We take a comprehensive look nine of the best "twitch-action" video games available on the iPhone, including everything from the huge iPhone hit Doodle Jump to more underrated gems like Don't Crash.
For those unfamiliar with the term twitch-action, it is gamer jargon for games that require fast response time and are dependent on great hand-eye coordination to kill, speed, avoid and score.
It's important to note the games listed here are not a listed by ranked order of quality. This list is in alphabetical order. We have taken an extra step in helping to get these games to you painlessly, so we've linked each game to their respective pages in the iTunes store. All you have to do is click the name and your browser will (probably) ask you for permission to launch iTunes, and once you agree you'll be right at the game's page on iTunes. Be sure to read our other lists of the best games available on the iphone, which feature the best of several genres including strategy-games, RPGs, shooters, and games for console gamers.
(click on any images below to enlarge)
1 Doodle Jump
Doodle Jump might be the most successful game on the App Store, so there aren't many people reading this list who don't already know that it deserves a slot on this list. Developers Lima Sky have never had another success like Doodle Jump despite having released numerous games, but they really don't seem to care -- Doodle Jump has been purchased over 3 million times since its release less than a year ago, and Lima Sky has provided minor updates for the game on a regular basis to keep things fresh since the start.
It's difficult to explain the addictive nature of Doodle Jump. What could possibly be fun about hopping upwards? Despite the simple controls, or perhaps because of them, nearly everyone who tries out the game falls in love with it. The shooting mechanic (which requires players to touch the screen in the direction that they wish to shoot) really throws players off the first time they encounter it. This game just might be the iPhone's killer app, and it's certainly worth the mere dollar its developers are charging.
2 Don't Crash
Don't Crash is a game that has never received any real attention from the gaming media, and it's probably never sold more than a few copies. We'd love to change that with its inclusion on this list, because Don't Crash has the same ability to grab players as the massively popular App Store legend Doodle Jump. The game makes exclusive use of the iPhone's tilt functionality to steer a ship that's plummeting down an infinitely deep shaft. Spinning fans have various-shaped holes cut into them, and some precise manuevering must be done to avoid plowing headfirst into a metal plate.
Don't Crash is one of those "get as far as you can before you explode" style games, so if that's not your thing it probably won't hold your attention. There's something inherently fun about slipping into "the groove" and making it way further than you were supposed to, though, and Don't Crash does an excellent job of providing that gameplay experience. There's only one mode in the game, but there are online leaderboards (albeit ones populated by precious few at the moment) and the game allows you to calibrate the tilt sensors easily. This is the definition of a hidden gem, so if you've got an iPhone or iPod Touch go do this game's developer a solid and put them on iTune's top 100 charts.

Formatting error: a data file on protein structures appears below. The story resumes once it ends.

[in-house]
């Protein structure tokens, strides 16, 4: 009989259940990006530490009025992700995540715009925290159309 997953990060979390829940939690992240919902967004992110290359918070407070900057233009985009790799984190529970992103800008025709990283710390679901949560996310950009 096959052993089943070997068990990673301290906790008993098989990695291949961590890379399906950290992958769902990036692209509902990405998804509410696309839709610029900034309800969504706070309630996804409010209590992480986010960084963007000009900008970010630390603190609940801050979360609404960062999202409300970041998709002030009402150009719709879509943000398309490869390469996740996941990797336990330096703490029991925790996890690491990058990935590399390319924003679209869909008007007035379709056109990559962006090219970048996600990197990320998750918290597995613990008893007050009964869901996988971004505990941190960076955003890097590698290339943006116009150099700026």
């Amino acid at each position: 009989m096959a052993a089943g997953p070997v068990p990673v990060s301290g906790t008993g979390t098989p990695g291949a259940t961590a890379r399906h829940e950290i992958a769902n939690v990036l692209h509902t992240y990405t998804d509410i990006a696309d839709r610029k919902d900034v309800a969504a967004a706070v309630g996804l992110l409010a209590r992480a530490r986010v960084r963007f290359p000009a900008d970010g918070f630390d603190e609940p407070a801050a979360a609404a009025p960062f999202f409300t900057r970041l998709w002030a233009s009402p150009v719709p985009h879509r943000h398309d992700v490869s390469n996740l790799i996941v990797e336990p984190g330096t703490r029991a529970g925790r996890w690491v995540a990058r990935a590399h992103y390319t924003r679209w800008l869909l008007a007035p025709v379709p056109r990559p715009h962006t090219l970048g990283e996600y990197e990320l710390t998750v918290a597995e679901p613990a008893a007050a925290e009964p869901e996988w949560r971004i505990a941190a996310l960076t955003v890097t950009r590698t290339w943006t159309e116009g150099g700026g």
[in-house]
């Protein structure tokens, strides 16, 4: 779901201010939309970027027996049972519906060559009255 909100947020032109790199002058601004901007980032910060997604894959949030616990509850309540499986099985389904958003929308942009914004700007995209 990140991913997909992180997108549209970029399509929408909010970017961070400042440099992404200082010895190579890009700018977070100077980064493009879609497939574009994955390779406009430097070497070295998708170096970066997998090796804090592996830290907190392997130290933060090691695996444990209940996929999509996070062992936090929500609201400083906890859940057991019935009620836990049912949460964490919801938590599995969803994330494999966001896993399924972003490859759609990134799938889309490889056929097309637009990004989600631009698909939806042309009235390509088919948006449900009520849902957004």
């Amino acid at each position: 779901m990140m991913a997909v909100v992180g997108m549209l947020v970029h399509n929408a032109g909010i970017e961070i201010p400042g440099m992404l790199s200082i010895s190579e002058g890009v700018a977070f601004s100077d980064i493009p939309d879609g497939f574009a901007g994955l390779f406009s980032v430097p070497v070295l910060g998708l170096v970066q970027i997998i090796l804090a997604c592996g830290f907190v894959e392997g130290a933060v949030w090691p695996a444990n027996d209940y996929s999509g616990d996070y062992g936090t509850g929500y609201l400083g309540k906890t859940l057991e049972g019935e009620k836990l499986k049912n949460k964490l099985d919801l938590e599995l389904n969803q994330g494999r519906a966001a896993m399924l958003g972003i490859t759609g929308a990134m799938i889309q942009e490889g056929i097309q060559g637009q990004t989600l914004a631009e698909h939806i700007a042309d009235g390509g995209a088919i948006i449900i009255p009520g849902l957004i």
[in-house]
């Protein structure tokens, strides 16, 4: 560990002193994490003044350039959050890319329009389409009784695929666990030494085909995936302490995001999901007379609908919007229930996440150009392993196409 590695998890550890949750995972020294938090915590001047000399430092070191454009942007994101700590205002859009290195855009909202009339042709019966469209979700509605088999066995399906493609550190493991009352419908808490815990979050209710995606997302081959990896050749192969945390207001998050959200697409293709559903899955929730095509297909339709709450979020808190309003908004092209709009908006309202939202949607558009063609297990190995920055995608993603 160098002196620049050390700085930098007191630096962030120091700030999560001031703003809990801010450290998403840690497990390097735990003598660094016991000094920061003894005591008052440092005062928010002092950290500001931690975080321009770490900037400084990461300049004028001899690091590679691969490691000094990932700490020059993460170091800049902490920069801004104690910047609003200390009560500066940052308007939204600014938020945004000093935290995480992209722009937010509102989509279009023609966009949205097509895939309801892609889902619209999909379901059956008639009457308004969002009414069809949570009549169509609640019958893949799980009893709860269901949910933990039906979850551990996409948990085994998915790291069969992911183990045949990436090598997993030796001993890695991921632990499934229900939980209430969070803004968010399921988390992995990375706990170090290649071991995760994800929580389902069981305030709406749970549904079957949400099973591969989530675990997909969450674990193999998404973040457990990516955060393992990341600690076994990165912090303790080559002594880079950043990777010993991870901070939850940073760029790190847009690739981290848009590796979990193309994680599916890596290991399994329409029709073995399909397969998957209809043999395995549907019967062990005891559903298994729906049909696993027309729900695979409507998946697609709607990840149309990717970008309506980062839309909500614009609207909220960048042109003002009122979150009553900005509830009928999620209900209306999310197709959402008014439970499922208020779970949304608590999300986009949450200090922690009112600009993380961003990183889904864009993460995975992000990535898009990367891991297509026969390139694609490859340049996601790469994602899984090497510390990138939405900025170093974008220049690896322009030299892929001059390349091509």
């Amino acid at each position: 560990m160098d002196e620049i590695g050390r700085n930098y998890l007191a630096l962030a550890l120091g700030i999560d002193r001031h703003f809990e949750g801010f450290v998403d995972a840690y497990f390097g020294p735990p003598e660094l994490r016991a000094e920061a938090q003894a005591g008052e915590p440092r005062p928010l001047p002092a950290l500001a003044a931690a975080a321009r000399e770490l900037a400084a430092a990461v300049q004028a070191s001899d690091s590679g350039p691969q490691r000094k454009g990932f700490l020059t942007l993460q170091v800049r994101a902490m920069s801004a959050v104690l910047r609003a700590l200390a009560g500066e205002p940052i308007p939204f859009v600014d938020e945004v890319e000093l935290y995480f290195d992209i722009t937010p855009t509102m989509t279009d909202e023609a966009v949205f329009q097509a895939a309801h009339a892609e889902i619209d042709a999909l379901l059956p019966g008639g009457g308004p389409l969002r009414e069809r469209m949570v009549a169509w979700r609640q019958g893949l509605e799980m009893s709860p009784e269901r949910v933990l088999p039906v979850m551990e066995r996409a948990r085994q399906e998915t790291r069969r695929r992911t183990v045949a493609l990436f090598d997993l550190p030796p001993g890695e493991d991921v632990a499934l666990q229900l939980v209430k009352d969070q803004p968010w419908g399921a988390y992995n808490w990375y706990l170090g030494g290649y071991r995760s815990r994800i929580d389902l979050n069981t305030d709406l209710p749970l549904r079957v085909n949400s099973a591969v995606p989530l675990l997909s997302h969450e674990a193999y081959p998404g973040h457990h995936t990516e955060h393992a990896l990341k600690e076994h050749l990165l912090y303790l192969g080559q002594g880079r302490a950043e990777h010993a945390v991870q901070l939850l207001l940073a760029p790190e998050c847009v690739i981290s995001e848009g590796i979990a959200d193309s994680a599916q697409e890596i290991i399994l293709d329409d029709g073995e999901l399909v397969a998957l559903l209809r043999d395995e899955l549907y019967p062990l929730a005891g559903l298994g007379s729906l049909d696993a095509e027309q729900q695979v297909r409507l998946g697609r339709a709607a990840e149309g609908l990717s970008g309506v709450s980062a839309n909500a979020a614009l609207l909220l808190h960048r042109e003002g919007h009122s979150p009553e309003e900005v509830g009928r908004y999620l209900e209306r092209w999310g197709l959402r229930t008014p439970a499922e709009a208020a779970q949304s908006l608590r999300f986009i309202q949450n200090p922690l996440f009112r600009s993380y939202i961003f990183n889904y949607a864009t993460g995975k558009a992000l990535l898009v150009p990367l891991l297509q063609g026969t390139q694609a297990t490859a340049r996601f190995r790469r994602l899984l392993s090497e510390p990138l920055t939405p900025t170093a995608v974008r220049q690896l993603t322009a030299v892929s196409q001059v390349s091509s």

Although it was originally conceived as a flash game (play it here), Canabalt feels like it was always meant to be on the iPhone. Its one-button mechanics (tap the screen to jump) work perfectly on the device, and its industrial soundtrack sounds fantastic through headphones. The game stars an unknown suit-wearing man on a rooftop who, for whatever reason, runs to the right constantly. He constantly builds speed as he runs, but running into the various trash scattered atop the rooftops will slow him down dramatically.
While it might sound logical to always jump over trash to avoid slowing down, the obstacles are sometimes a good thing. Building up too much speed will eventually make the game far too difficult to keep up with, and players will find themselves plummeting to their virtual deaths because they timed a jump wrong. Because of this, slowing down every once in a while is a blessing. Canabalt isn't a game that one can play for hours on end, but it's fun to return to occasionally to see if a new high score can be achieved. Thanks to the global leaderboards that were added in a post-release update, sharing those high scores with the world is a possibility, so that should be great incentive for those who love nothing more than seeing their name in (admittedly tiny) lights.
4 Battle Blasters
Although comparisons to fighting games may appear to be inappropriate at first glance, a deeper look at Battle Blasters' one-on-one mechanics bring to mind the best of classic brawlers like Street Fighter, Soulcalibur, or Tekken. Each match pits your chosen fighter against a single enemy who's set up camp on the other side of a gorge. Your goal is to whittle down their health bar over the course of three rounds with an arsenal of long-range attacks, including a special attack unique to each character.
A balance is struck by the inclusion of a rock-paper-scissors mechanic that forces players to wisely choose from several different types of attacks. A slow slide of the finger will launch a powerful attack, while quickly flicking towards the enemy will cause the selected character to attack with a quicker weak attack. The slow beams override weak attacks, and quick attacks cancel each other out. After learning the complexities of Battle Blasters it's hard to stop playing. The addition of online play has been confirmed for a future update so we recommend practicing now.